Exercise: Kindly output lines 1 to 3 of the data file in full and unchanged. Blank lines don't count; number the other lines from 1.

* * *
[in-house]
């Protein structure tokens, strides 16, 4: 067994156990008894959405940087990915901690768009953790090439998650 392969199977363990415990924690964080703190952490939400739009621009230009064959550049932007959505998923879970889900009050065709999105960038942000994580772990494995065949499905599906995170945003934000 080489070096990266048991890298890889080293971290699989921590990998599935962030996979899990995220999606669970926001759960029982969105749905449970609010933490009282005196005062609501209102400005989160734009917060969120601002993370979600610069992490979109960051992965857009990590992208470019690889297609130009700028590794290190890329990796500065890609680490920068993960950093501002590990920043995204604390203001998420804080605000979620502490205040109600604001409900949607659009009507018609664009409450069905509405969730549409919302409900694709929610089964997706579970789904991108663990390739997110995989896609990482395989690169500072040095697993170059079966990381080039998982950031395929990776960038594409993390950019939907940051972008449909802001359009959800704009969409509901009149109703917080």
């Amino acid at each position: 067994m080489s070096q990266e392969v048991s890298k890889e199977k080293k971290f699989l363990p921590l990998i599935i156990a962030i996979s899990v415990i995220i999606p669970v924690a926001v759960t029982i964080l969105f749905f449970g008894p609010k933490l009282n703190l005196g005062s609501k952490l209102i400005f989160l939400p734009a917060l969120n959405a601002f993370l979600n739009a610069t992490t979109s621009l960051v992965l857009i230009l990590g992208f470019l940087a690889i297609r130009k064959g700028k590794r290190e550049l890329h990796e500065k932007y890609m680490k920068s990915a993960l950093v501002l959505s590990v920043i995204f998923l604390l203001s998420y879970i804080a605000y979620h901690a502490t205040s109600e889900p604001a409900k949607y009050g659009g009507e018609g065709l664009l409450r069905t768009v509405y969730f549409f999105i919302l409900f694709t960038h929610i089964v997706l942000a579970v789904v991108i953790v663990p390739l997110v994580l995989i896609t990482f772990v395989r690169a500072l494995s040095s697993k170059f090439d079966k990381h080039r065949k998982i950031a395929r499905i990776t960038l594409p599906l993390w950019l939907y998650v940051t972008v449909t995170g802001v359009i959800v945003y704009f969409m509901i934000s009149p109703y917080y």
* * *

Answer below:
[in-house]
């Protein structure tokens, strides 16, 4: 067994156990008894959405940087990915901690768009953790090439998650 392969199977363990415990924690964080703190952490939400739009621009230009064959550049932007959505998923879970889900009050065709999105960038942000994580772990494995065949499905599906995170945003934000 080489070096990266048991890298890889080293971290699989921590990998599935962030996979899990995220999606669970926001759960029982969105749905449970609010933490009282005196005062609501209102400005989160734009917060969120601002993370979600610069992490979109960051992965857009990590992208470019690889297609130009700028590794290190890329990796500065890609680490920068993960950093501002590990920043995204604390203001998420804080605000979620502490205040109600604001409900949607659009009507018609664009409450069905509405969730549409919302409900694709929610089964997706579970789904991108663990390739997110995989896609990482395989690169500072040095697993170059079966990381080039998982950031395929990776960038594409993390950019939907940051972008449909802001359009959800704009969409509901009149109703917080």
């Amino acid at each position: 067994m080489s070096q990266e392969v048991s890298k890889e199977k080293k971290f699989l363990p921590l990998i599935i156990a962030i996979s899990v415990i995220i999606p669970v924690a926001v759960t029982i964080l969105f749905f449970g008894p609010k933490l009282n703190l005196g005062s609501k952490l209102i400005f989160l939400p734009a917060l969120n959405a601002f993370l979600n739009a610069t992490t979109s621009l960051v992965l857009i230009l990590g992208f470019l940087a690889i297609r130009k064959g700028k590794r290190e550049l890329h990796e500065k932007y890609m680490k920068s990915a993960l950093v501002l959505s590990v920043i995204f998923l604390l203001s998420y879970i804080a605000y979620h901690a502490t205040s109600e889900p604001a409900k949607y009050g659009g009507e018609g065709l664009l409450r069905t768009v509405y969730f549409f999105i919302l409900f694709t960038h929610i089964v997706l942000a579970v789904v991108i953790v663990p390739l997110v994580l995989i896609t990482f772990v395989r690169a500072l494995s040095s697993k170059f090439d079966k990381h080039r065949k998982i950031a395929r499905i990776t960038l594409p599906l993390w950019l939907y998650v940051t972008v449909t995170g802001v359009i959800v945003y704009f969409m509901i934000s009149p109703y917080y």